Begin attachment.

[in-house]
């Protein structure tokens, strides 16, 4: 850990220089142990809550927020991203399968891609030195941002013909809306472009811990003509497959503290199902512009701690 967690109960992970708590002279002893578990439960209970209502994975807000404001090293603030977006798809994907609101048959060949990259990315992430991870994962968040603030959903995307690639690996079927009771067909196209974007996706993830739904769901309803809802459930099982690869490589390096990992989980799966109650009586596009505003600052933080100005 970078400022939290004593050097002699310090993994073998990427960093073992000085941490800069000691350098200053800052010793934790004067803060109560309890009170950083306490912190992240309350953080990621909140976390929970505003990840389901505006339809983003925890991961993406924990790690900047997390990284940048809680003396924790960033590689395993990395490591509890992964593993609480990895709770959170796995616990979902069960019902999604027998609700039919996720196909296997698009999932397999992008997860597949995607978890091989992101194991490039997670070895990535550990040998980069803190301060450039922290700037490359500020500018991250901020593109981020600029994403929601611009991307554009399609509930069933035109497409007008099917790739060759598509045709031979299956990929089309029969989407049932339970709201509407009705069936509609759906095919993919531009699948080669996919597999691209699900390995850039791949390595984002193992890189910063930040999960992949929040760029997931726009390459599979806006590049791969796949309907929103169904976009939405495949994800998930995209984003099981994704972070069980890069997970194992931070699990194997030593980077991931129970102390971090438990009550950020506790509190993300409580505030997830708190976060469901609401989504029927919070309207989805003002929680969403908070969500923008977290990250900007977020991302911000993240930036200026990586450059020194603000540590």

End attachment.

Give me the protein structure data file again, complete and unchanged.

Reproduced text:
[in-house]
């Protein structure tokens, strides 16, 4: 850990220089142990809550927020991203399968891609030195941002013909809306472009811990003509497959503290199902512009701690 967690109960992970708590002279002893578990439960209970209502994975807000404001090293603030977006798809994907609101048959060949990259990315992430991870994962968040603030959903995307690639690996079927009771067909196209974007996706993830739904769901309803809802459930099982690869490589390096990992989980799966109650009586596009505003600052933080100005 970078400022939290004593050097002699310090993994073998990427960093073992000085941490800069000691350098200053800052010793934790004067803060109560309890009170950083306490912190992240309350953080990621909140976390929970505003990840389901505006339809983003925890991961993406924990790690900047997390990284940048809680003396924790960033590689395993990395490591509890992964593993609480990895709770959170796995616990979902069960019902999604027998609700039919996720196909296997698009999932397999992008997860597949995607978890091989992101194991490039997670070895990535550990040998980069803190301060450039922290700037490359500020500018991250901020593109981020600029994403929601611009991307554009399609509930069933035109497409007008099917790739060759598509045709031979299956990929089309029969989407049932339970709201509407009705069936509609759906095919993919531009699948080669996919597999691209699900390995850039791949390595984002193992890189910063930040999960992949929040760029997931726009390459599979806006590049791969796949309907929103169904976009939405495949994800998930995209984003099981994704972070069980890069997970194992931070699990194997030593980077991931129970102390971090438990009550950020506790509190993300409580505030997830708190976060469901609401989504029927919070309207989805003002929680969403908070969500923008977290990250900007977020991302911000993240930036200026990586450059020194603000540590």